Num class

Koen Claessen
Wed, 18 Oct 2000 12:57:56 +0200 (MET DST)

Hi all,

For years I have wondered why the Num class has the Eq class
and the Show class as super classes.

Because of this, I cannot make functions an instance of Num
(becuase they are not in Eq or Show). Or a datatype
respresenting an infinite amount of digits (because Eq would
not make any sense).

Now I have found out the reason!

However, it does not make me happy, it makes me even more

It is of the defaulting mechanism of course! The defaulting
mechanism works as follows: If there is an unresolved
overloading error on a type variable a, which has as an
*only* constraint (Num a), then we take a to be the suitable

If Show were not a super class of Num, the following program
would generate an error:

  main = print 42

If Eq were not a super class, the following program would
not work:

  main = print (if 42 == 42 then "koe" else "apa")

These programs are all fixed by inserting Show and Eq as
super classes of Num. So that one does not even notice!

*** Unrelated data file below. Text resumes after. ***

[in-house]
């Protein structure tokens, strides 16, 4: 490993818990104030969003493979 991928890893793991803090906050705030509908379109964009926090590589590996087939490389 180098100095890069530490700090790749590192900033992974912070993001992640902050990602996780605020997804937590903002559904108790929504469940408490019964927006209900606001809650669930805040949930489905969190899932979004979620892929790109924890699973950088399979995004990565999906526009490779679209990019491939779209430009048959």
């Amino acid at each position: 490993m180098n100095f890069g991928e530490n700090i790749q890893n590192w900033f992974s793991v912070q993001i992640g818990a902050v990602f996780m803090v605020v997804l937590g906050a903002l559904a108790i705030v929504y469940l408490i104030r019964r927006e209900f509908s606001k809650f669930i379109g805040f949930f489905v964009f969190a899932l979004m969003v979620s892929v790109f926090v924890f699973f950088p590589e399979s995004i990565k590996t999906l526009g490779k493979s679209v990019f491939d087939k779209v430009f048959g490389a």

Until now.

I am interfacing to an external library that uses
double-precision floating points internally for all numbers.
This is to be as general as possible. However, I know that
when I put for example an Integer in, I get one out too.
Thus, I want to give a Haskell interface that can deal with
this by any numeric type. So I define a type class:

  class Num a => Number a where
    convertToDouble   :: a -> Double
    convertFromDouble :: Double -> a

(somehow the Haskell numerical hierarchy does not even let
me define general functions that do this! -- but that is
besides the point.)

  instance Number Int
  instance Number Integer
  instance Number Float
  instance Number Double

All my library functions now have the shape:

  libraryFunction :: Number a => ... a ...

Where as actually:

  primLibraryFunction :: ... Double ...

And now the bad thing... When I use "libraryFunction" on a
numeric constant, such as 42, I get the error:

  ERROR "library.hs" (line 8): Unresolved overloading
  *** Binding             : main
  *** Outstanding context : Number b

This is really annoying, and it is not clear why the default
mechanism works this way.

So here are my questions. Why does the default mechanism
have this restriction? I know that the default mechanism is
already broken (some desirable properties are destroyed) --
what properties will be broken by lifting this restriction?


Koen Claessen     
phone:+46-31-772 5424
Chalmers University of Technology, Gothenburg, Sweden